We put out a lot of great stuff at weekends here at The Next Web, but if you were too busy offline (apparently some things still happen there) and watching the Olympic closing ceremony (seriously, music in the UK is a lot better than they made it out to be!), here’s what you missed.
In the news
As the weekend began, it looked unlikely that crowdfunded Twitter alternative App.net would gain the $500,000 it needed to get off the ground. However, donations picked up pace and on Sunday the target was met with 38 hours to spare. Founder Dalton Caldwell says that he will employ the services of a third party to verify payments and prove that the campaign was all above board.
“This event was off the charts”
Gary Vaynerchuk was so impressed with TNW Conference 2016 he paused mid-talk to applaud us.
The campaign will continue until the deadline at 11.59pm PDT today. If you’re still on the fence, here are some reasons why you might want to back it. Meanwhile, social media post scheduling service Buffer has become the first existing brand to introduce App.net support, although there are plenty of other third-party apps in the works.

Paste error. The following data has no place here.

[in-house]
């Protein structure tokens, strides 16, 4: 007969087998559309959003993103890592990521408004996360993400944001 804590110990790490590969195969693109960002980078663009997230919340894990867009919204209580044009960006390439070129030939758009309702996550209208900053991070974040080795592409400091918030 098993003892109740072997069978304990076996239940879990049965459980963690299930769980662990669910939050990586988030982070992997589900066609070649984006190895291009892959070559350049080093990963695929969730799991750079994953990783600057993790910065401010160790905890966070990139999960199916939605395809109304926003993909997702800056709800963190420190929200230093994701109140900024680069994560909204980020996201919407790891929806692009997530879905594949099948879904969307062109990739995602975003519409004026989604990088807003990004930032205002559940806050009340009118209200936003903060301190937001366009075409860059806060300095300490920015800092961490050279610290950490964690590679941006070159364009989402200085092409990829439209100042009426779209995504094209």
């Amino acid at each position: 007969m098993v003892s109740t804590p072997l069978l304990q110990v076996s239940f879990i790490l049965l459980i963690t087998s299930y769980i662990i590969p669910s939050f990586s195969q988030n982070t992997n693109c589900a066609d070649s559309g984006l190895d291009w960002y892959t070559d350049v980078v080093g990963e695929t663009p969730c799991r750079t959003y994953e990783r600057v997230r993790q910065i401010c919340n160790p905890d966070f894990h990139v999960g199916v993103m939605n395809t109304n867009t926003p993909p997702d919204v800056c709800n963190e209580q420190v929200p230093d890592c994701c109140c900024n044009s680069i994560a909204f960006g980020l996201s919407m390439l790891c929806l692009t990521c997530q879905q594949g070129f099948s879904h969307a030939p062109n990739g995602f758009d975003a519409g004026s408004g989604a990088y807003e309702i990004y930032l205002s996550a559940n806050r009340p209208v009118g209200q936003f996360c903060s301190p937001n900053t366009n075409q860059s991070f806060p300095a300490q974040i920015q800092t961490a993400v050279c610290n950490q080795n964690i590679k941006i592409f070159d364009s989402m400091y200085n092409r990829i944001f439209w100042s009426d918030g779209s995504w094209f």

Elsewhere this weekend, Apple was tipped as a possible new sponsor for a popular literary prize in the UK. As the 2012 London Olympics drew to a close, Usain Bolt became the most tweeted about athlete of the Games, although Chinese Twitter rival Sina Weibo logged more than twice as many Olympics posts.
In a compelling piece of writing, Jim Algie discusses how Facebook has turned the normal processes of dying and grieving inside out. An uncomfortable, but important subject.
Looking for a primer in why China is such a big deal when it comes to the future of the Internet? Read The Startup Guide to China by our Asia Editor, Jon Russell. Meanwhile, we took a look inside the HQ of Chinese search giant Baidu.
What could be the next China? How about Latin America? With our conference there just over a week away, here’s a guide to 18 Latin American tech hubs you should know.
Turning his eye to the media, Paul Sawers argued that the Olympics could safeguard the BBC for another generation of UK TV viewers.
At one point in the past, Google considered its own currency, ‘Google Bucks’. The idea was dropped, but Matthew Carpenter-Arevalo agues that a Google currency is the missing factor in the company’s strategy. Do you agree?
And don’t miss…
This giant 3D printer can construct a house in as little as 20 hours.
A world tour of failed rocket launches.
Bulletproof backup: How to make sure your desktop, mobile & web data are safe.
Why was no one watching the Olympic hammer throw, javelin and discus? Remote control MINI Coopers.
Image credit: Natash Ramasamy